In difficult economic times such as these, reducing costs or saving production time can give your bottom line a much-needed boost. Following are some ways to save both time and cash on your print and production tasks. 1. Look at paper, which typically costs about 50 percent of any print job, says Christian Montini, vice president of sales and marketing for St. Joseph Corp., a Toronto-based commercial printer that produces Sears Canada catalogs. A slight downgrade in paper stock may not hurt the look and feel of your book, Montini says. Also, a tighter trim, say, 1/8-inch all around, may translate into

Had Facts About Soft Proofs
January 1, 2002

In a perfect workflow, catalogers never leave the digital space. Digital photography is placed into digital files using page layout software. Then, catalog production personnel release files using one of several online transmission options. Finally, they review and approve using digital proofs, send through to computer-to-plate and finally to the press. Soft proofing completes the digital workflow, replacing some, if not all, of the hard digital proofs. Soft proofing easily can be adopted at the online level and immediately can begin to save catalogers time and money. Two categories usually fall under the general heading of soft proofing: online proofs and collaborative, Web-based

Selecting a Print Location for Your Catalog Version
November 1, 2001

Choosing a print location for your international catalog requires more than throwing a dart at a world map while blindfolded. When marketing overseas, should you print and mail your catalog in the United States or in your target country? An economical solution is based on production, distribution and your marketing strategy, according to Tim Ohnmacht, manager of international business development for printing company Quad/Graphics. Your marketing strategy and mail volume largely dictate your printing and mailing location. For example, if you’re banking on the cache of being an American company, consider printing your catalog in the States and mailing your piece using the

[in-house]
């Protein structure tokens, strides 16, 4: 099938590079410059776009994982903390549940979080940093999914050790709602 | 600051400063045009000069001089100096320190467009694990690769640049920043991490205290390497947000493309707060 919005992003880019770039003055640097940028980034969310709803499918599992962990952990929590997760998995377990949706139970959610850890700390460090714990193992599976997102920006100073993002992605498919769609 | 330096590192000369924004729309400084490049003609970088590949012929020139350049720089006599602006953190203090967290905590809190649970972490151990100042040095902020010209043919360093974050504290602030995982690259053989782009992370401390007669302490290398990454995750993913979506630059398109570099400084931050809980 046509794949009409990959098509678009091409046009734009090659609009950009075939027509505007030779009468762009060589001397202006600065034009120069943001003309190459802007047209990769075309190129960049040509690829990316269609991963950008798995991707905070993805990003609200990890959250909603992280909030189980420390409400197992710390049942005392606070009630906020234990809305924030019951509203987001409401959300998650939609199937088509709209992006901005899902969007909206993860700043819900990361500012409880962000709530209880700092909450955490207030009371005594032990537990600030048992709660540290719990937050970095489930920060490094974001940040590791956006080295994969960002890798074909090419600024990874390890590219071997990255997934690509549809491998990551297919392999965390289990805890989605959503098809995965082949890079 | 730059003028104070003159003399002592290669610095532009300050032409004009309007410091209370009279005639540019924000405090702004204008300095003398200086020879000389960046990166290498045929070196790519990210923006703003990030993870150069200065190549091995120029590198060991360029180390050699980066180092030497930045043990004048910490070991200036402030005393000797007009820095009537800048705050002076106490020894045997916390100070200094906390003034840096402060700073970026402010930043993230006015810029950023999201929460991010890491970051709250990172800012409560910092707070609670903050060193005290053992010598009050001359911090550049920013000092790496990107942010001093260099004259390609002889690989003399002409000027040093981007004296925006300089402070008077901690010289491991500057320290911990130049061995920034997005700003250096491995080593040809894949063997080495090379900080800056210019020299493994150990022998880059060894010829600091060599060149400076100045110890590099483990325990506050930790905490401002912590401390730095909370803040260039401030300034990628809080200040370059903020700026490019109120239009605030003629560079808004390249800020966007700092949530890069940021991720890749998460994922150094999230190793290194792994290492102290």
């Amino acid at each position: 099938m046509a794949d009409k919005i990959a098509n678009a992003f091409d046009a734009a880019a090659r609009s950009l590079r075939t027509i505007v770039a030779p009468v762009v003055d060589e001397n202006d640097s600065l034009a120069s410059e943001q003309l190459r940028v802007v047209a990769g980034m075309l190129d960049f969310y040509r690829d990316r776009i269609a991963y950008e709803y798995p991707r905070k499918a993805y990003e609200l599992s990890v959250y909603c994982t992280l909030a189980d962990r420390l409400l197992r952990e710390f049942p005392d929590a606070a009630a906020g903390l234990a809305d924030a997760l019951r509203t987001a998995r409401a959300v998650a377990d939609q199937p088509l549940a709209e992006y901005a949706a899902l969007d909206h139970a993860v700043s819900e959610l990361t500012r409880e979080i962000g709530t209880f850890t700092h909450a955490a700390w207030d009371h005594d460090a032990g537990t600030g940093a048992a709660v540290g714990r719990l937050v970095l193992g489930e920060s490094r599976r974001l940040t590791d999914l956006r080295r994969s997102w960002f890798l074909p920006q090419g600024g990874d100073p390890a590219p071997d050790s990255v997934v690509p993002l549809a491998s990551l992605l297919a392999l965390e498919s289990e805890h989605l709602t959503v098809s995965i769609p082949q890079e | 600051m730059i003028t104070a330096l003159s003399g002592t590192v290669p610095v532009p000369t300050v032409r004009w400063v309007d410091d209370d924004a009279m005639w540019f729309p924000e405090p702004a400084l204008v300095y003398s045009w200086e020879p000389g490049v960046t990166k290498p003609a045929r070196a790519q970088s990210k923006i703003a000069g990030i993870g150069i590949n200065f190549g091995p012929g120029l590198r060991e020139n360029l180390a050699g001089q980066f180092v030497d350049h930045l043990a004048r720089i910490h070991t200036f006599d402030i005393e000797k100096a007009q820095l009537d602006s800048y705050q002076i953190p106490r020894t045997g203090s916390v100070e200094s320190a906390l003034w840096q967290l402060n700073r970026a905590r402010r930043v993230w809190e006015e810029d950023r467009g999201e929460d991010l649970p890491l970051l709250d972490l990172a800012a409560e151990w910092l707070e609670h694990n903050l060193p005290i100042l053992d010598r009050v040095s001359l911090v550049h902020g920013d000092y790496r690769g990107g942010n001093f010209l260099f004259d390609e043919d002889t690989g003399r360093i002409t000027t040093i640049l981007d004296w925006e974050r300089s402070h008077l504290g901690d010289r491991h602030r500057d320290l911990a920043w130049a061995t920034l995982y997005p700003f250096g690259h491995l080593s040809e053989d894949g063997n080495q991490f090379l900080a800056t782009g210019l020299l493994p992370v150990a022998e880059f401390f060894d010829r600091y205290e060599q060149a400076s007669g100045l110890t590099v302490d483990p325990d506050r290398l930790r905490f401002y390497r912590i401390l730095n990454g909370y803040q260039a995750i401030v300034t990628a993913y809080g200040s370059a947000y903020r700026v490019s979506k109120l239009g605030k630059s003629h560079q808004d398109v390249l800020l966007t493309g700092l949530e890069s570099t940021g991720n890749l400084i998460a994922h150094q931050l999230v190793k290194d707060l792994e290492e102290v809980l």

Down-home Digital
October 1, 2001

Country Store catalog is a home-improvement success story with a high-tech twist. The catalog is produced by Reiman Publications, Greendale, WI, which was founded by Roy Reiman in 1964 as a magazine publishing company. In the early 1970s, Reiman launched Farm Wife News magazine and began offering “I’m Proud to be a Farm Wife” T-shirts at cost to promote the publication. The shirts were so popular that Reiman executives realized the company could sell the garments for a profit. Reiman expanded the brand, adding “I’m Proud to be a Farmer’s Daughter” and “I’m Proud to be a Country Boy” versions, among others.